Big smallmouth: The first fish of the day wasn't a steelhead.

In a fast-paced steelhead riffle several rapids above the mouth of the river, Kevin Kaseberg tied into a smallmouth bass that went better than three pounds. No one weighed it, but it was large enough to feed Toman and the Kasebergs that night.

The smallmouth bit a brightly colored wobbling steelhead plug in a "watermelon" pattern; iridescent green on top changing to yellow on the sides and orange on the belly.

Back at the river's mouth that afternoon, Rod French, district fish biologist at The Dalles office of the Department of Fish and Wildlife, was just landing from an upriver excursion looking for smallmouth bass fry, an indication of spawning.

French said Kaseberg's bass was unusually large, but not an unusual catch for the lower Deschutes River. Smallmouth aren't sedentary like their largemouth cousins and frequent fast water in rivers such as the John Day, Umpqua and Willamette, to name a few.

two fish hookedBob TomanChris Wheaton of Happy Valley hooked a hatchery summer steelhead Friday on the lower Deschutes River. When the steelhead got close to the riverbank, a smallmouth bass tried to get the lure, too. Both fish went into the cooler.
They've made their way up the Deschutes from the Columbia, where smallmouth abound along the river's rocky shoreline structures.

French said they've been reported as far upriver as Sherar's Falls (but not above), but his survey Wednesday didn't find any fry.

"That's good," he said. "The last thing we want in the Deschutes is spawning smallmouth bass."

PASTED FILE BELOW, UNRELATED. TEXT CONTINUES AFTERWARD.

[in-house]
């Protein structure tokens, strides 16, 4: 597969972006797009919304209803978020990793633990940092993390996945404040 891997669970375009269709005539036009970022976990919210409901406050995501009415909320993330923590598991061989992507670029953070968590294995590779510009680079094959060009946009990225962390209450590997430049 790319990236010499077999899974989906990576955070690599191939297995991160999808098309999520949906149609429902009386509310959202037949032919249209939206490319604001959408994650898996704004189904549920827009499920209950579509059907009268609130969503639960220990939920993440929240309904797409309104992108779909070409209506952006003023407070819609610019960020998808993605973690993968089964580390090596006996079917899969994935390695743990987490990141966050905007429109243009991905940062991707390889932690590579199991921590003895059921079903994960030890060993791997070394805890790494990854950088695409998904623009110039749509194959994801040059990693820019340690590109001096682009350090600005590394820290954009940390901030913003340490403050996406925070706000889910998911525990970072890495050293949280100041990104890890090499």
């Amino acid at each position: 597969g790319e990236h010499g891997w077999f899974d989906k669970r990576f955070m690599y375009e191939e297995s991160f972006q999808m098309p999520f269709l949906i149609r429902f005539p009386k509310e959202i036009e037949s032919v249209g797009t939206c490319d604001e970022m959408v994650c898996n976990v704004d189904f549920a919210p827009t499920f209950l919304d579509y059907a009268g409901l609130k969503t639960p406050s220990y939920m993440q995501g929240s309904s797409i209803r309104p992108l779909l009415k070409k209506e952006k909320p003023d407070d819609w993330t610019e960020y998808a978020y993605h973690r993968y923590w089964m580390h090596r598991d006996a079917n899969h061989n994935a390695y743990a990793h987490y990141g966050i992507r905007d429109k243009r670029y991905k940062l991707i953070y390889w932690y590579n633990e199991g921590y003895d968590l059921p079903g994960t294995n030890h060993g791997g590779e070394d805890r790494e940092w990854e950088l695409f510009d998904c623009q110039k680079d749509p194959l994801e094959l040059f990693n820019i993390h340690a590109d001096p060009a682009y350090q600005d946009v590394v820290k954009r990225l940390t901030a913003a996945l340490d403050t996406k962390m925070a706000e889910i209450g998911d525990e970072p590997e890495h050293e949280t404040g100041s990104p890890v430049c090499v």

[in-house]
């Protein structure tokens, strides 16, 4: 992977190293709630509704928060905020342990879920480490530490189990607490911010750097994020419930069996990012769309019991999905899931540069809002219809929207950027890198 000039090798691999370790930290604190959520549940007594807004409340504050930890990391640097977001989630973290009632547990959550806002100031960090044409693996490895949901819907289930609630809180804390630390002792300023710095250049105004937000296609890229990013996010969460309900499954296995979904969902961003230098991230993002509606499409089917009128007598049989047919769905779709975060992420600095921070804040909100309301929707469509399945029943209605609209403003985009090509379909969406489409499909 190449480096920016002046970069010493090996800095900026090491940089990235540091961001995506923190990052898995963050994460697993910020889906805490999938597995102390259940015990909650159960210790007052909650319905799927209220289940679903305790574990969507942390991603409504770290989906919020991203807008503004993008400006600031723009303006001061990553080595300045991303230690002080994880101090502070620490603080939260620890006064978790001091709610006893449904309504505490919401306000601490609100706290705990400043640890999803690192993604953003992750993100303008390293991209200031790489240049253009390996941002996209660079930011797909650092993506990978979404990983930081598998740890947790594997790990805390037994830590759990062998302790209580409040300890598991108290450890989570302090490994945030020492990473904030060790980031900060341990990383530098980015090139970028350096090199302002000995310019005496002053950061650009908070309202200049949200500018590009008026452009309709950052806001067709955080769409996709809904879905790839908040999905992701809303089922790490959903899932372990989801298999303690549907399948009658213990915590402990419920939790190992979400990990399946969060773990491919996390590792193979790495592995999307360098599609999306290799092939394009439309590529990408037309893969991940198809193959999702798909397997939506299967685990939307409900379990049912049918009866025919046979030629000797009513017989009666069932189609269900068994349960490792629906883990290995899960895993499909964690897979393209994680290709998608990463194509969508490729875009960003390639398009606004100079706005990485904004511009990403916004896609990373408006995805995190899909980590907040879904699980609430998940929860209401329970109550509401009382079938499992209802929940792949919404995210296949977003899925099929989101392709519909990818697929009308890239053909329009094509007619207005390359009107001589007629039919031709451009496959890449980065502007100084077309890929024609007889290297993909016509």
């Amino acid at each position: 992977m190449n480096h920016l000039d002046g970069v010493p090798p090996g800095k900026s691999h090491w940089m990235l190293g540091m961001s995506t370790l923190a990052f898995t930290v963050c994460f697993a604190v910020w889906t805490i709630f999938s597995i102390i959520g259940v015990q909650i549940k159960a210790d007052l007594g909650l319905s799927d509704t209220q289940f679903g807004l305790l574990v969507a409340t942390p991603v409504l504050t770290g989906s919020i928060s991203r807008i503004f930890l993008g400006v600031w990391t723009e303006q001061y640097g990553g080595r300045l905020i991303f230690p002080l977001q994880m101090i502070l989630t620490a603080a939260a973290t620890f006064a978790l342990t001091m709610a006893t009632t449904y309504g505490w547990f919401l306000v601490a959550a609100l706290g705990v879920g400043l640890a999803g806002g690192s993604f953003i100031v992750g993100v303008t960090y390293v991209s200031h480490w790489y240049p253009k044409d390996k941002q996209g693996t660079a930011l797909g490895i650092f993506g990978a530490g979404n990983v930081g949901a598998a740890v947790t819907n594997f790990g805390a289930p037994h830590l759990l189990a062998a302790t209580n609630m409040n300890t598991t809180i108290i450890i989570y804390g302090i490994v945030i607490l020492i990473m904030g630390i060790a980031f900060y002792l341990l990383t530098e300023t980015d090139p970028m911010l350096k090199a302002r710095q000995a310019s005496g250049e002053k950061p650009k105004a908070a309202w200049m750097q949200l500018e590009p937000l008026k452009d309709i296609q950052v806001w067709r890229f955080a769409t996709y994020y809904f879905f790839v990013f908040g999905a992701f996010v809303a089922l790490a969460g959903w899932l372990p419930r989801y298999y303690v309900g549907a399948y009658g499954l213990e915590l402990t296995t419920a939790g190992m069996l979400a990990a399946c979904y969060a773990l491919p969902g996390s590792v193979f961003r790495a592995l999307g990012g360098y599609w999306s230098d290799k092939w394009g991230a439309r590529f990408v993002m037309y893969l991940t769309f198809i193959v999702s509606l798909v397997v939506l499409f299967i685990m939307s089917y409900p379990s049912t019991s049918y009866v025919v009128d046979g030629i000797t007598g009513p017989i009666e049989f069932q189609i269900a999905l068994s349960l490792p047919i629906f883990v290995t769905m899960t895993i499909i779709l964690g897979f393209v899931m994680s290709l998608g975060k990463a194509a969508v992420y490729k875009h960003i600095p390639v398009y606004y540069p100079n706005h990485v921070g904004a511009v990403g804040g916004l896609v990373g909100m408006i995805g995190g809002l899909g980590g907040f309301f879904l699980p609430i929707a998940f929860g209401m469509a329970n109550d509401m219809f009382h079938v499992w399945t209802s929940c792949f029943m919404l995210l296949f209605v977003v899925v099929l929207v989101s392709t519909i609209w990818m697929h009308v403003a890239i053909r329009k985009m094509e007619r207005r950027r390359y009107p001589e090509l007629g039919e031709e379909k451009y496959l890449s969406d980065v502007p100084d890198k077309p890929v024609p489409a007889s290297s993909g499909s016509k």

Fitting memorial: Popular Rentenaar Road on the Sauvie Island Wildlife Management Area will be closed all week (Monday through Saturday morning) so crews can construct a levee creating the new David Boys Memorial Wetland, aka "Boys Lake."

The new wetland in the Pope Unit is dedicated to the late duck hunter and past president of the Oregon Duck Hunters Association, which contributed $22,000 to the project. Boys died in 1996 while hunting on Tillamook Bay.

Last cast: The Oregon Department of Fish and Wildlife reminded us all this past week that not only is there an unprecedented (in recent years, anyway) any-coho salmon fishery going on right now in the ocean off the central Oregon Coast, but wild-coho sport fisheries will also open Sept. 15 in even more coastal river systems.

They include: Nehalem, all in Tillamook Bay, Nestucca, Siletz, Yaquina, Alsea, Siuslaw, Umpqua, Coos and Coquille rivers and Tenmile Lakes. Established wild coho fisheries will continue in Siltcoos and Tahkenitch lakes.

So, at the risk of sounding like a broken record, add it all up for yourself:

A terrific Buoy 10 season, off-the-charts fall chinook fishing in the lower Columbia, summer steelhead across the board and coming soon to the upper Columbia Basin, offshore salmon limits, healthy wild coho in coastal streams, an eight (yes, eight) trout limit in Diamond Lake, abundant smallmouth bass, crappie in the Portland harbor, walleye, catch and release sturgeon in the Columbia ...

Refer to Patty Kaseberg's quote above.

Then get out there and enjoy these good old days!